British people are the most supportive of lockdown measures, a global survey shows

Exercise is still permitted.
Exercise is still permitted.
Image: REUTERS/John Sibley
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Scenes of Brits flouting lockdown restrictions have been widely reported on in the UK press. That includes queueing up in long lines for ice cream during unseasonably warm weather, sunbathing in the park, and going for dips in the still-brisk sea. While these images might reinforce a stereotype that people in the UK are bona fide lockdown rebels, new data suggests otherwise.

Brits express more apprehension about easing the lockdown than any other major country, according to a recent Ipsos MORI poll that surveyed some 28,000 people across 14 different countries. That includes places like the US and Italy, which have both a higher number of Covid-19 deaths and confirmed coronavirus cases.

Some 71% of Brits also said they expect to feel nervous about leaving their homes when businesses reopen and restrictions on personal movement are lifted. That’s well above other major European countries: 63% of French citizens said the same, as did only 44% of Germans.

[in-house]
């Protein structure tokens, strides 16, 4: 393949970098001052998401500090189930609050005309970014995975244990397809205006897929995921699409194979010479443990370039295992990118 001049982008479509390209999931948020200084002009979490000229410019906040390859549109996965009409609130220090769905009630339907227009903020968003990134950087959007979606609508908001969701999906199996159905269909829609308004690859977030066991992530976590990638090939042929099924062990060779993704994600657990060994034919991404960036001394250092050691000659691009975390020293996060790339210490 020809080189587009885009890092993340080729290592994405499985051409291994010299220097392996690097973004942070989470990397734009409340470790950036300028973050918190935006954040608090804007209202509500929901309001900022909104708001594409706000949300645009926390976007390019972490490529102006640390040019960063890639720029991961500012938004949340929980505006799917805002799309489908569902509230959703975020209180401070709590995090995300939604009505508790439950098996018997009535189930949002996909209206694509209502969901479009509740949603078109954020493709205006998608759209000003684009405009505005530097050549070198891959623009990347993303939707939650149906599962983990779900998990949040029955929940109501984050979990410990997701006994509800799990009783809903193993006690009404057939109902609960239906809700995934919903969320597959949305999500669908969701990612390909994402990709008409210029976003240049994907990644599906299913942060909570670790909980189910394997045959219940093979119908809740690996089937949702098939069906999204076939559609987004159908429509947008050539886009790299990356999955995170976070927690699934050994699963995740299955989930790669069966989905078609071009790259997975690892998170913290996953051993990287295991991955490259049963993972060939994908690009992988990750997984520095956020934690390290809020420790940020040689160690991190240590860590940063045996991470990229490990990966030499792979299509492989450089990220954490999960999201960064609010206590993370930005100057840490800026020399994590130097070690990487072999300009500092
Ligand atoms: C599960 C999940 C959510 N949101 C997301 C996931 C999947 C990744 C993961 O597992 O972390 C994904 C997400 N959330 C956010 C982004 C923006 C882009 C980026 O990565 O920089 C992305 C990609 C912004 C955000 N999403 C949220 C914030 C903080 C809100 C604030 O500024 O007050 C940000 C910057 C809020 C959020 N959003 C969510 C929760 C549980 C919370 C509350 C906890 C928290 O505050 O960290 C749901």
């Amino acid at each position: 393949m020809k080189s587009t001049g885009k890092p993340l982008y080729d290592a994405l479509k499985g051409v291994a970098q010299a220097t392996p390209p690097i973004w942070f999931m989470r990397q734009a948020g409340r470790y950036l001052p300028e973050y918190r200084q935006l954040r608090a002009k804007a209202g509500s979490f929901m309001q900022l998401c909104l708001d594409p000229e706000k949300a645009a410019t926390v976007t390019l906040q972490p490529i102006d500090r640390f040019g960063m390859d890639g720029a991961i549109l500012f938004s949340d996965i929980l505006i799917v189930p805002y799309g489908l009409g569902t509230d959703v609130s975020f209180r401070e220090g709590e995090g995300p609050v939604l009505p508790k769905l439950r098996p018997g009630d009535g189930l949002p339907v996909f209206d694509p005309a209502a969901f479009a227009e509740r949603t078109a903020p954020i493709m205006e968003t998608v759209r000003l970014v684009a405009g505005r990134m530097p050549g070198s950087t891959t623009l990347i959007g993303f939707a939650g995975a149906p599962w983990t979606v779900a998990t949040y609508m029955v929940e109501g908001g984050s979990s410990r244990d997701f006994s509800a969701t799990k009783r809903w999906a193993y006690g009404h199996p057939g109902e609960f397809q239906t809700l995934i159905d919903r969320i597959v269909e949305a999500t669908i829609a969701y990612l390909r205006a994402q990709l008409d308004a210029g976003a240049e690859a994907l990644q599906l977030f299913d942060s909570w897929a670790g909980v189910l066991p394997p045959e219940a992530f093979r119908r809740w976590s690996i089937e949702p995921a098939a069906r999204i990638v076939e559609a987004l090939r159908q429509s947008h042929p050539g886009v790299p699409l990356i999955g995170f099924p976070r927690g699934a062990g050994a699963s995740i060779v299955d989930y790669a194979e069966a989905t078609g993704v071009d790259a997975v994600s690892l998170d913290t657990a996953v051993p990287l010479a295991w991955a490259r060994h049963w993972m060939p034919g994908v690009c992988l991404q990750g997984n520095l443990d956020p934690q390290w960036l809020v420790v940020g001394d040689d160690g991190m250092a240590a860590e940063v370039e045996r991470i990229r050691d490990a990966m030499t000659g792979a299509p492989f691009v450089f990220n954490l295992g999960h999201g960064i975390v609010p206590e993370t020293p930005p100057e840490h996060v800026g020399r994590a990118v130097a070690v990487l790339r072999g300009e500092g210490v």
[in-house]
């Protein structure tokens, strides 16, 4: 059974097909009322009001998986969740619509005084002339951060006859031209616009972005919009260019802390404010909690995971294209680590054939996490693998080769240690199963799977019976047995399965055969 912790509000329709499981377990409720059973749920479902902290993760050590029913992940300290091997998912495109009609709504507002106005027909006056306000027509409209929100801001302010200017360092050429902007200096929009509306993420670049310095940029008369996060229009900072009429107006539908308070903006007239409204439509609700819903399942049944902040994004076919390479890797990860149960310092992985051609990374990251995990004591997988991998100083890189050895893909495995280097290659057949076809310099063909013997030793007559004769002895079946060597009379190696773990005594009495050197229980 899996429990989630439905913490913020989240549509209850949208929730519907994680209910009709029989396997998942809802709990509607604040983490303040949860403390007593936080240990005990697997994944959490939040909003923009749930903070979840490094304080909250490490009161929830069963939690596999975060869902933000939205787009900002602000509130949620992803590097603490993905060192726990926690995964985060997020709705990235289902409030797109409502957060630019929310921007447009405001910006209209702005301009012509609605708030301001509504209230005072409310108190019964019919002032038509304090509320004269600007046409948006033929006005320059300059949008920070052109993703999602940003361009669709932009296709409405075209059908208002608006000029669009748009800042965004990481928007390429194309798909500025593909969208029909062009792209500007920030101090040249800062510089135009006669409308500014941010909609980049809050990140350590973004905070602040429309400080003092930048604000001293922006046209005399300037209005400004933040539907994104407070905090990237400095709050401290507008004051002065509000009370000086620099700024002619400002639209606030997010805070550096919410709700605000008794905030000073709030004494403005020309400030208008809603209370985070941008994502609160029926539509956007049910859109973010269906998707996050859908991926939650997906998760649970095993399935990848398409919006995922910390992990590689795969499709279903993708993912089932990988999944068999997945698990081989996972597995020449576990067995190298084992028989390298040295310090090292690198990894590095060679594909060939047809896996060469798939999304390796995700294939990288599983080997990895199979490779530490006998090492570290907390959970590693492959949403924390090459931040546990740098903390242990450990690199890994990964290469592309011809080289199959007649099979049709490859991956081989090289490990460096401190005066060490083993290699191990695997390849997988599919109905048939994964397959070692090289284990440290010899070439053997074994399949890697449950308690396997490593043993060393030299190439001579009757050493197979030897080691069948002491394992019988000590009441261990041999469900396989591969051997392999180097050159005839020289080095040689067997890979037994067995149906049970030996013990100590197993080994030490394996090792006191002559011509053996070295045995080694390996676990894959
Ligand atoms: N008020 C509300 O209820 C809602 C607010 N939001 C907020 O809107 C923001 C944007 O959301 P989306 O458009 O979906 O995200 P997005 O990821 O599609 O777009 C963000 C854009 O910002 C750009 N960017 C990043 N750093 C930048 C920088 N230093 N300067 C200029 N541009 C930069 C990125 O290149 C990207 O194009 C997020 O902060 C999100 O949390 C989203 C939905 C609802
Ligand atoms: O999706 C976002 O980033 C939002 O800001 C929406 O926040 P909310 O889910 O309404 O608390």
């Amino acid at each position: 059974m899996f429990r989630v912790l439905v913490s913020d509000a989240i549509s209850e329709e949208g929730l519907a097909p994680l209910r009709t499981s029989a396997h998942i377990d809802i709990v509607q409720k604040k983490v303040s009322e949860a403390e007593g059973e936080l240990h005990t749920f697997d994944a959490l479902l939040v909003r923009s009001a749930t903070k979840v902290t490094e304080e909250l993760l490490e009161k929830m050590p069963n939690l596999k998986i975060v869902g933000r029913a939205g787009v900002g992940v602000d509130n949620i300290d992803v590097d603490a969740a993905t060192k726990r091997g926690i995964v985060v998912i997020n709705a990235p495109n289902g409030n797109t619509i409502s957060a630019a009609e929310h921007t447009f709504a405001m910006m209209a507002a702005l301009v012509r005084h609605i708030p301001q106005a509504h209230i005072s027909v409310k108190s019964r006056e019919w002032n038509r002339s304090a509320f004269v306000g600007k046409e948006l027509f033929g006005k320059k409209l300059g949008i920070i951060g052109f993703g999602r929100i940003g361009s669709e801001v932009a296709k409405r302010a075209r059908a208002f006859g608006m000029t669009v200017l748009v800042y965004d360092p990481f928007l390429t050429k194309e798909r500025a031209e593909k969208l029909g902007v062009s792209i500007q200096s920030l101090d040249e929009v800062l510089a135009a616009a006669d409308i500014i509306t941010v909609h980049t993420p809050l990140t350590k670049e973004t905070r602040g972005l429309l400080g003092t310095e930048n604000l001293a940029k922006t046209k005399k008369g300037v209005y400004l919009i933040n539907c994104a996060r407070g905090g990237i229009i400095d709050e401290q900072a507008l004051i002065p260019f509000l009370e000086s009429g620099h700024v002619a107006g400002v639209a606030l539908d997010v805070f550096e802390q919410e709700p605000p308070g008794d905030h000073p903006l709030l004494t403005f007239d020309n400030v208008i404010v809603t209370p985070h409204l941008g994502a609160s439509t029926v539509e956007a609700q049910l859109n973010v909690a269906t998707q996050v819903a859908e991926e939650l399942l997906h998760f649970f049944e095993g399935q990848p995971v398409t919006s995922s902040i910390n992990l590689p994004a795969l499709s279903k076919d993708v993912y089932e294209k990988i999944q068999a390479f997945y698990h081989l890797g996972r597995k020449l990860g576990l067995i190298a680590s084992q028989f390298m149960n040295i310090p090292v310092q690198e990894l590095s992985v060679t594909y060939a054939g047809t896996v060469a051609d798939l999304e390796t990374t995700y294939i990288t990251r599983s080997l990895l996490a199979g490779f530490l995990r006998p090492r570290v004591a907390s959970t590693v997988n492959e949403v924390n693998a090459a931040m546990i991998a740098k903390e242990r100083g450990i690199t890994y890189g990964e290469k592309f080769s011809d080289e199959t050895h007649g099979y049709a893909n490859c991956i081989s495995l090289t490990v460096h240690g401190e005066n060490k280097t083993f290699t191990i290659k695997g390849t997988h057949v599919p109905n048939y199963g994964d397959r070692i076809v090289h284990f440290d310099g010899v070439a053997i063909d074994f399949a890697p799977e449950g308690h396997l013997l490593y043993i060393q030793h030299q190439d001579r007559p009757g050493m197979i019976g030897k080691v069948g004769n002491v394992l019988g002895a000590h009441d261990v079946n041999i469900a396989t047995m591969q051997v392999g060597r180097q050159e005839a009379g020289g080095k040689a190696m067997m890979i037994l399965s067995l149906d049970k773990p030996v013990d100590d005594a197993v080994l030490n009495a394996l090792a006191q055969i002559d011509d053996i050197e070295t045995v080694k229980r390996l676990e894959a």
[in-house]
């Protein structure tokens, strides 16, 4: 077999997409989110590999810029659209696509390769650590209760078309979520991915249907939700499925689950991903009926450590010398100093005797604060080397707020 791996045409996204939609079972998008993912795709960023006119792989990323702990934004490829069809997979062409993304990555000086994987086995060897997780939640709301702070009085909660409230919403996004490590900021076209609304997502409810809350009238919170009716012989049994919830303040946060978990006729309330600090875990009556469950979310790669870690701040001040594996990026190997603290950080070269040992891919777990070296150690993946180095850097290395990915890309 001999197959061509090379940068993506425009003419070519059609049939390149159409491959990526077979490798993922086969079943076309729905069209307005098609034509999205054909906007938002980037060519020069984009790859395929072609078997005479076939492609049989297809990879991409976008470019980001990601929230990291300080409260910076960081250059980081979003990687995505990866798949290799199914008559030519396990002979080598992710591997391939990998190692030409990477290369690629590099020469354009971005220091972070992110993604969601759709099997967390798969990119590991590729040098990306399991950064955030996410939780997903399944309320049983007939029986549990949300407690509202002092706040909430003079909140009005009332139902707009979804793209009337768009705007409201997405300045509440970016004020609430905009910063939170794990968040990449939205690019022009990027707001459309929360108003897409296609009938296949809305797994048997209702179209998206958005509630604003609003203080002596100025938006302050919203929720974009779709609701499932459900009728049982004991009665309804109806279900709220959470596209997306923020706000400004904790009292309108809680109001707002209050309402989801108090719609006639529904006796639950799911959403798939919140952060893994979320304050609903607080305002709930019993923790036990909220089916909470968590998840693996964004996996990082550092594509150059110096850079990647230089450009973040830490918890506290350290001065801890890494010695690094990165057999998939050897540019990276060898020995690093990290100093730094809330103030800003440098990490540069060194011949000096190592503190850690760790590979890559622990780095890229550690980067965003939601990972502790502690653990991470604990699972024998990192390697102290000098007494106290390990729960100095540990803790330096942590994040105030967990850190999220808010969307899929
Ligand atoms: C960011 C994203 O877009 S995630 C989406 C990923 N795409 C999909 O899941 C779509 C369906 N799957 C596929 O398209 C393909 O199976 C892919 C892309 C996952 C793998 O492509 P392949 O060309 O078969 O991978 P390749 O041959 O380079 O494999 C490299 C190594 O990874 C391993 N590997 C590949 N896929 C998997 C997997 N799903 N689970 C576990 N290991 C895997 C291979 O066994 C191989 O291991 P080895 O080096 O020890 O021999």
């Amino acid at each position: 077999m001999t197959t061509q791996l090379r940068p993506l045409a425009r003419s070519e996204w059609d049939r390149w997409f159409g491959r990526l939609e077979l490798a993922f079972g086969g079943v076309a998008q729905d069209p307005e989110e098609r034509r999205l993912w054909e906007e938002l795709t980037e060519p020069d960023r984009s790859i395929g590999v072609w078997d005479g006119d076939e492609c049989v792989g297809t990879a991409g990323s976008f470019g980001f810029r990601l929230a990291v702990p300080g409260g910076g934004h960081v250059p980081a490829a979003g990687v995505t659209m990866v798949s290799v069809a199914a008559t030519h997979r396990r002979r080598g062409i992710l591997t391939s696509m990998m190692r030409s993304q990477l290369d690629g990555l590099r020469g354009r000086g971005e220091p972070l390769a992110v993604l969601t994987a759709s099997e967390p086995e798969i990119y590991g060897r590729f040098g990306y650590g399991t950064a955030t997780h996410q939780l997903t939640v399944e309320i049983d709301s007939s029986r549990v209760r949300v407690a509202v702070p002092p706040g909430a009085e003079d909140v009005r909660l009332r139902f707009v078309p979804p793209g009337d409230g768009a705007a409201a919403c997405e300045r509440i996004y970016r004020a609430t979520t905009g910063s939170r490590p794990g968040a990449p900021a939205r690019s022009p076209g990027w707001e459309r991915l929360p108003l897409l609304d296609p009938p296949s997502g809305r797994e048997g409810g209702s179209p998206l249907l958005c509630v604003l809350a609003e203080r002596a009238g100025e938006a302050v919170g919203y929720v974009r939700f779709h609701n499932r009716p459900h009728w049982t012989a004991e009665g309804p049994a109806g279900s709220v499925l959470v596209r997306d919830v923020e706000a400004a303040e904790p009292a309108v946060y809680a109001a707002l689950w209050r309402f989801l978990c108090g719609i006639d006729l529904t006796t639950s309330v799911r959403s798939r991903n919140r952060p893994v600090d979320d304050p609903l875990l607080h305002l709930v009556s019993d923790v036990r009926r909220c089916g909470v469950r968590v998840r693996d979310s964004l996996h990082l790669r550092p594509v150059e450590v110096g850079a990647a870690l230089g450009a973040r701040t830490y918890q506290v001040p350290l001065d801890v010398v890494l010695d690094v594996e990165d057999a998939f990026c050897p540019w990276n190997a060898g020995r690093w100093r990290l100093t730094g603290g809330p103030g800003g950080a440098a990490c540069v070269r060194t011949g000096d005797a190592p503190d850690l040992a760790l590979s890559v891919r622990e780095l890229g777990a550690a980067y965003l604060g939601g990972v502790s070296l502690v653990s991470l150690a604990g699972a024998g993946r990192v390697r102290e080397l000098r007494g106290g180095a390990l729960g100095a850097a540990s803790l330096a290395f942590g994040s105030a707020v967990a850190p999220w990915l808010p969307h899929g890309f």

The Ipsos survey was carried out between April 16-19, about a week after the UK reported its highest daily number of hospital deaths to date. It also came soon after prime minister Boris Johnson was discharged from hospital following treatment for Covid-19. Johnson was the first world leader to confirm he tested positive for coronavirus, and his illness may have been on people’s minds during this period.

Still, while Brits vocalized their opposition to lifting restrictions in higher numbers, their behavior doesn’t appear to differ much from other nationalities. Data from Apple’s Mobility Trends Report, which tracks global changes in the number of people who look up directions on Apple Maps, shows the UK closer to the middle of the pack.

In any case, an outright majority in seven of the countries polled think businesses should not reopen until coronavirus is fully contained, particularly in rich states like the UK, Canada, Japan, and Spain. The US and Germany appear less concerned, as do poorer countries—such as India, China, and Russia—which are eager to get business moving again.

These preferences might shift as national economies continue to decline. Spain today posted a 5.2% drop in first-quarter GDP, and France entered a recession. Back in the UK, consulting firm EY has warned that it will take three years for the domestic economy to recover from the pandemic.